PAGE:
Circle of Friends Book Club meeting summary for February 2018

February 14, 2018

February’s meeting was a discussion of the book Tears We Cannot Stop: A Sermon to White America by Michael Eric Dyson. Although the group was small, the discussion was lively and engaging, with personal stories sprinkled throughout the conversation. Topics were wide-ranging, and covered many aspects of the subject matter, including history, racial identity, colonization, and how groups may be more effective in society than individuals at times. Members felt that the author’s use of the jeremiad was an effective form to convey the message and intent in the thoughts and arguments he presented. The group saw that the impact on the reader is strong, and they shared quotations and read passages from the book aloud.

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Circle of Friends Book Club meeting summary for January 2018

January 10, 2018

The theme for the January meeting was ‘Multicultural’. Members brought four selections for discussion. The first of these was African America: Celebrating 400 Years of Achievement by Kenneth Estell. This book is a collection of over 500 biographical essays about African Americans and their accomplishments. The sheer number of entries showcases the wide range of contributions African Americans have made to our society. The book is organized by area of accomplishment, such as politics, performing arts, medicine, religion, literature, etc. Each entry includes biographical information and contributions made by the person, as well as vignettes giving important details to better understand their life and times. The book club member bringing this book to our attention chose to present on Dick Gregory, well-known comedian and activist. His biography included many other facets his life, such as his time as an entrepreneur and health educator/promoter.

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Circle of Friends Book Club meeting summary for November 2017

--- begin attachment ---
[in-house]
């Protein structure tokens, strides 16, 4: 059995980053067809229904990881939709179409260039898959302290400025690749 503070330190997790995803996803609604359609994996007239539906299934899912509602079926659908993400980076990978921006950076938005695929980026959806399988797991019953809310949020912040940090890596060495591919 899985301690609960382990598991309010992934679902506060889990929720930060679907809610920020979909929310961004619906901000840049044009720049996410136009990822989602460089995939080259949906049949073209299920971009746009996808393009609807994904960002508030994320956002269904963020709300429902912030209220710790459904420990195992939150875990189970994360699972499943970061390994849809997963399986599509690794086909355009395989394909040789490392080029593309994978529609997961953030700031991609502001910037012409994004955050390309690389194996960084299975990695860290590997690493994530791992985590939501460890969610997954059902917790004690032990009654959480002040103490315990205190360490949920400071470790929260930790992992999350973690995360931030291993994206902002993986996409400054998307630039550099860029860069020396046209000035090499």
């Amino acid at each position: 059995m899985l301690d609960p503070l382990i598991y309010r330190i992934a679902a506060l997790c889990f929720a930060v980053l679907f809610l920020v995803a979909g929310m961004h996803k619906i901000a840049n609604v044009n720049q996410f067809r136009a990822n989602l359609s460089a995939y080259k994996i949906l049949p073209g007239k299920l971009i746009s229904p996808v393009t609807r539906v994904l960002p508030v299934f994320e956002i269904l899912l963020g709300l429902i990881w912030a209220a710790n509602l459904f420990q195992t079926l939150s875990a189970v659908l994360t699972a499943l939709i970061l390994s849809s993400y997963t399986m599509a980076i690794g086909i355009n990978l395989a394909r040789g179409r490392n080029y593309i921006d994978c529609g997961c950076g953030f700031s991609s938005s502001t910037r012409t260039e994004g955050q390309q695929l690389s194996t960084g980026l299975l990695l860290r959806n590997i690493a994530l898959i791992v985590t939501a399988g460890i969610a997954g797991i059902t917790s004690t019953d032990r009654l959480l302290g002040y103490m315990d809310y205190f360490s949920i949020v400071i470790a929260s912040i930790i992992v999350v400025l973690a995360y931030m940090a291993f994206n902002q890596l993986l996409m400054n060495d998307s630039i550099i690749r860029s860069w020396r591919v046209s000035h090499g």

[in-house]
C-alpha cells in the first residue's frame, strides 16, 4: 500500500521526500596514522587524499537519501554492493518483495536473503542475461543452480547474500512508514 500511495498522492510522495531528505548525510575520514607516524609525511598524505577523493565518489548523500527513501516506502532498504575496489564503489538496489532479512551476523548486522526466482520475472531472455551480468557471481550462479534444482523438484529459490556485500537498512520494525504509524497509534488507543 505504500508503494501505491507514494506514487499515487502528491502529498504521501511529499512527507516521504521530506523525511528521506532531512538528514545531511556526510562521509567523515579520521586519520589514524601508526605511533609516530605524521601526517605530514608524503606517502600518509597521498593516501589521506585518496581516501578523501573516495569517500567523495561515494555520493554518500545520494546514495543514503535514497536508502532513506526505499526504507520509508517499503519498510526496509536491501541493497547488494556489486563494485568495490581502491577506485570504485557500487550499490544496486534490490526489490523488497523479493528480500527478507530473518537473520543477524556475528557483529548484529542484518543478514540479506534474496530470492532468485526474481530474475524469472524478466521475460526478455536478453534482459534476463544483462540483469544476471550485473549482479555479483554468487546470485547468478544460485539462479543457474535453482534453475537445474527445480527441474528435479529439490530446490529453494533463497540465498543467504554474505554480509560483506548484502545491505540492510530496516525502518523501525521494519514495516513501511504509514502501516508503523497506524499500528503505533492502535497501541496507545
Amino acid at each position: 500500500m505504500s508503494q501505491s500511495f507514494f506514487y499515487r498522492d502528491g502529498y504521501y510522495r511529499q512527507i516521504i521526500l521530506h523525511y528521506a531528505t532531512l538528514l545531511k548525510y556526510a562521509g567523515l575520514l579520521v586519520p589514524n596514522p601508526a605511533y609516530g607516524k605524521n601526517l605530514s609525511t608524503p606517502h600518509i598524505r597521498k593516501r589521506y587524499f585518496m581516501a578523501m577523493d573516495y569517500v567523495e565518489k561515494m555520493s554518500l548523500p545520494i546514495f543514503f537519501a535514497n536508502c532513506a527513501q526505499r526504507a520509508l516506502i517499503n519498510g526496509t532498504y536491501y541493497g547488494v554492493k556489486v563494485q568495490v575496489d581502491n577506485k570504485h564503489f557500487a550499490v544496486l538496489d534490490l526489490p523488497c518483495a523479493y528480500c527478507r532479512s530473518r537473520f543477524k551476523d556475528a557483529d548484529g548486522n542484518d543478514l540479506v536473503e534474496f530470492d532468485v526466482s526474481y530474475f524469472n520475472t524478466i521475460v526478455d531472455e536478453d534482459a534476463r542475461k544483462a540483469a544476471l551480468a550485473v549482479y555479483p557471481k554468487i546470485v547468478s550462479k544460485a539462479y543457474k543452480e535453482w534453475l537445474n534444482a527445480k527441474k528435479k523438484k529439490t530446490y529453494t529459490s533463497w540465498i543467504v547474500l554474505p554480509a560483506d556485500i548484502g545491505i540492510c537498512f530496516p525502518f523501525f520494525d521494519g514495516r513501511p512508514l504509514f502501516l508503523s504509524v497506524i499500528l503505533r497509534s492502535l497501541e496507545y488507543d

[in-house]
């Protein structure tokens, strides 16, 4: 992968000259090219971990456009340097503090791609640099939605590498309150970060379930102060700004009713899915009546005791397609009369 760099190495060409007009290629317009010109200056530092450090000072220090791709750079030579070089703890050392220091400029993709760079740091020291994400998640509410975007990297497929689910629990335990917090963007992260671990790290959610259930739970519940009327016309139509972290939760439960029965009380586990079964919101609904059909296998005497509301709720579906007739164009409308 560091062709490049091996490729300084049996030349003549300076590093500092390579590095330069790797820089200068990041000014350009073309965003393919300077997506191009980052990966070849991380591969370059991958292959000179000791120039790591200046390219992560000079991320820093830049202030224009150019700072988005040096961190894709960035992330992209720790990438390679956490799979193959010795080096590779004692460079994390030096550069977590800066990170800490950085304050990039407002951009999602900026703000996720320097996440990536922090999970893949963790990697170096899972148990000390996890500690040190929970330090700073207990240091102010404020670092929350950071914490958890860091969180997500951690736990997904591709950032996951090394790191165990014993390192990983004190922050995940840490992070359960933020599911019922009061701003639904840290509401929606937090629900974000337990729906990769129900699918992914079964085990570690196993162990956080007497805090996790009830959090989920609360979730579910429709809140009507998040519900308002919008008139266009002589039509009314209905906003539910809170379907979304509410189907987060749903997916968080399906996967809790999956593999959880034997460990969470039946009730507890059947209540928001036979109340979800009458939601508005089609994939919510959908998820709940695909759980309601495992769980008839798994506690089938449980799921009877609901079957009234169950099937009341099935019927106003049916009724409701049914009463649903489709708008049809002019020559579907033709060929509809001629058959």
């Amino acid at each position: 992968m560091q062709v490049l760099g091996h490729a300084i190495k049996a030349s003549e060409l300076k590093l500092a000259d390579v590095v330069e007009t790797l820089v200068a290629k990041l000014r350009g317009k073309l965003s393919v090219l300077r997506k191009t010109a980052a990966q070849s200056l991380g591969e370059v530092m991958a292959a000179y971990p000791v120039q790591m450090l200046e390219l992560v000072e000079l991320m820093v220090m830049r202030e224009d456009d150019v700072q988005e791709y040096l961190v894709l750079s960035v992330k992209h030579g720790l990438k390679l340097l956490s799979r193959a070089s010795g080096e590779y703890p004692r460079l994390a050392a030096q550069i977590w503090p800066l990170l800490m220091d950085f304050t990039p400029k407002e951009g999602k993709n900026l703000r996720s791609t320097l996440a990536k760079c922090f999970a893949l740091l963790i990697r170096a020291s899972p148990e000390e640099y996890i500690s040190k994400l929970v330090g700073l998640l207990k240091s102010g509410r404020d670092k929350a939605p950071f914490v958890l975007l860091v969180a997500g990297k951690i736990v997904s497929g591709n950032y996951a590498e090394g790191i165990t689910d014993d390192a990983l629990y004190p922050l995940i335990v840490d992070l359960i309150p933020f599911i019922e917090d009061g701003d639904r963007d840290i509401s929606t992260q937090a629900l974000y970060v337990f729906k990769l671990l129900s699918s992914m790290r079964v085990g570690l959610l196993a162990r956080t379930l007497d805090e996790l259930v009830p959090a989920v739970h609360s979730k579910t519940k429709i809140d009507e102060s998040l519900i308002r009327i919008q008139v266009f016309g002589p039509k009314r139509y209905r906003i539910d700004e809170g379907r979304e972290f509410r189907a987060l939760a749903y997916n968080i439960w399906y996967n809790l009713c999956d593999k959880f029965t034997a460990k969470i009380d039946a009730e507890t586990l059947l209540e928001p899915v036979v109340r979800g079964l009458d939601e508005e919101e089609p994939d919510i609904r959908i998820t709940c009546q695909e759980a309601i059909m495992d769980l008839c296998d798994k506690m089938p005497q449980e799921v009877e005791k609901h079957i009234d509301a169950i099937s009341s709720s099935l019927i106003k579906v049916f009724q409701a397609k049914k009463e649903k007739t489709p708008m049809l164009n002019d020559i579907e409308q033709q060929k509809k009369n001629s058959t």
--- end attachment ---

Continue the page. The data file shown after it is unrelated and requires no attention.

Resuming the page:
November 8, 2017

The theme for November’s meeting was Spiritual Principles. Members brought three selections for discussion. The first of these was Two Wings of a Bird by the National Spiritual Assembly of the Baha’is of the United States. The discussion focused on the need for the equality of men and women, and the ways women still need to access full equality. Inequality in the economic sphere, discrimination in social roles and vulnerability demonstrated in the #MeToo campaign, the role of education, control of sexuality issues such as birth control and pregnancy, and the role of education were all parts of the conversation.

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Circle of Friends Book Club meeting summary for October 2017

October 11, 2017

The October meeting was a consultation/reflection on how the bookclub has been going and on the direction for the next six months. We decided to continue the use of themes in our book club selections, and planned the upcoming calendar. We agreed that our meeting with a guest author was a highlight of the past months, and are interested in planning another guest author presentation. We would love to have another guest author to discuss their book with the group, and welcome suggestions for this event.

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Circle of Friends Book Club meeting summary for September 2017

Sept 13, 2017

At the September meeting, individual members presented a variety of folk tales from cultures around the world. Some of these tales were short enough to be read aloud to the group, while others were summarized and then discussed. Members had been asked to read a folk tale with two questions in mind: what in the tale is representative of the individual culture it represents, and what aspect(s) represent universal humanity? The variety of cultures the folk tales represented, as well as their stories made for an interesting and lively discussion.